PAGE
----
The youngest gun on Tour has a 'classic' modern-day swing
Analysis by Top 100 Teacher Dave Phillips, Titlist Performance Institute, Oceanside, Calif.
Northern Ireland phenom Rory McIlroy has a classic modern-day swing, which blends great lower-body stability and lots of torso rotation through impact. His lower-body stability allows him to restrict the rotation of his hips during his backswing so he can build greater coil with his upper body. His torso turn allows him to use every ounce of the torque created by his coil and to swing through impact at eye-popping speeds. What really separates Rory's swing from the pack, however, is his ability to tilt his pelvis during his downswing without moving it closer to the ball, which causes his upper body to lean away from the target while his lower body is moving toward it powerful stuff.
At just 20, Rory has a swing and skill set rarely seen at his age and more than likely a great career ahead of him. He'll gain more confidence with each event.
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1. Rory is balanced on three well-defined posture angles (ear to hip, hip to knee joint, knee to ankle joint). His back is flat from his tailbone to just past the middle of his back, ideal for a powerful rotation.
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2. Nice takeaway, with the club outside of his hands and his hips resisting. If your hips move too early in your backswing, you can't create the coil between your lower and upper body you need for long drives.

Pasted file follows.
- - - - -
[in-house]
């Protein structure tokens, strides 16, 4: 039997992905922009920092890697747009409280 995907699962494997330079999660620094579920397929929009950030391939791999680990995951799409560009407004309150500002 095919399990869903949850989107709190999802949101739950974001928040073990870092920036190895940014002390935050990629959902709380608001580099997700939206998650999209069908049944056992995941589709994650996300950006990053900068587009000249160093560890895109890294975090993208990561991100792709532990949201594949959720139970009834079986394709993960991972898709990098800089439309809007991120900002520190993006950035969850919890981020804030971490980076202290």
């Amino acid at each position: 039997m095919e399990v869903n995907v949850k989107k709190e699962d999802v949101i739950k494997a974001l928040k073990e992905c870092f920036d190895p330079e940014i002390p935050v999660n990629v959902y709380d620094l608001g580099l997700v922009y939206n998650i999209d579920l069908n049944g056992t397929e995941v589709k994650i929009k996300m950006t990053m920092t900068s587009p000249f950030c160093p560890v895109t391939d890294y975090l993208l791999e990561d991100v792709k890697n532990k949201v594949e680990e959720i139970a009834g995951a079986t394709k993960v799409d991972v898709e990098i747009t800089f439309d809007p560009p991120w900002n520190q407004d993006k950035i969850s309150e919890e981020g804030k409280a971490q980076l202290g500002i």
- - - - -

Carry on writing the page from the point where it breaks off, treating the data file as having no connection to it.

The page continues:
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3. Notice how little Rory's hips have moved in relation to his shoulders he's really winding his torso against his hips. This is like the handle of a slingshot staying still as you pull the sling.
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4. Rory's hips are still resisting, aided by his ability to keep the flex in his right knee. Check out the difference between his shoulder and hip turn. You need great range of motion and flexibility to do this.
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5. Rory's club has moved, but only because his lower body is shifting and turning back toward the target. You often see a slight squat with great players as they shift their weight back to their lead leg.
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6. Rory's belt line is flattening but his rear end is not moving closer to the ball. This tuck of the pelvis allows power hitters to rotate through impact and transfer energy from the lower body to the torso.
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7. The moment of truth: Rory's hips and chest are open to the target at impact. His belt line is level and he's pushing off his right foot. That's why his ball speed is 176 mph, way above Tour average.
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8. Everything continues to rotate through impact. Notice how the butt end of the club is still pointing at the middle of his chest and the clubhead is back out in front of him.
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9. His club exits back on plane and his torso and head are still rotating through impact, evidenced by his right foot continuing to lift up. His right leg is nice and long, which means his right side has really moved.
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10. Just like his address position in Frame 1, Rory is perfectly balanced in his finish. His torso has never stopped rotating, and the club shaft has swung beautifully around his neck.
• Read Michael Bamberger's profile of McIlroy
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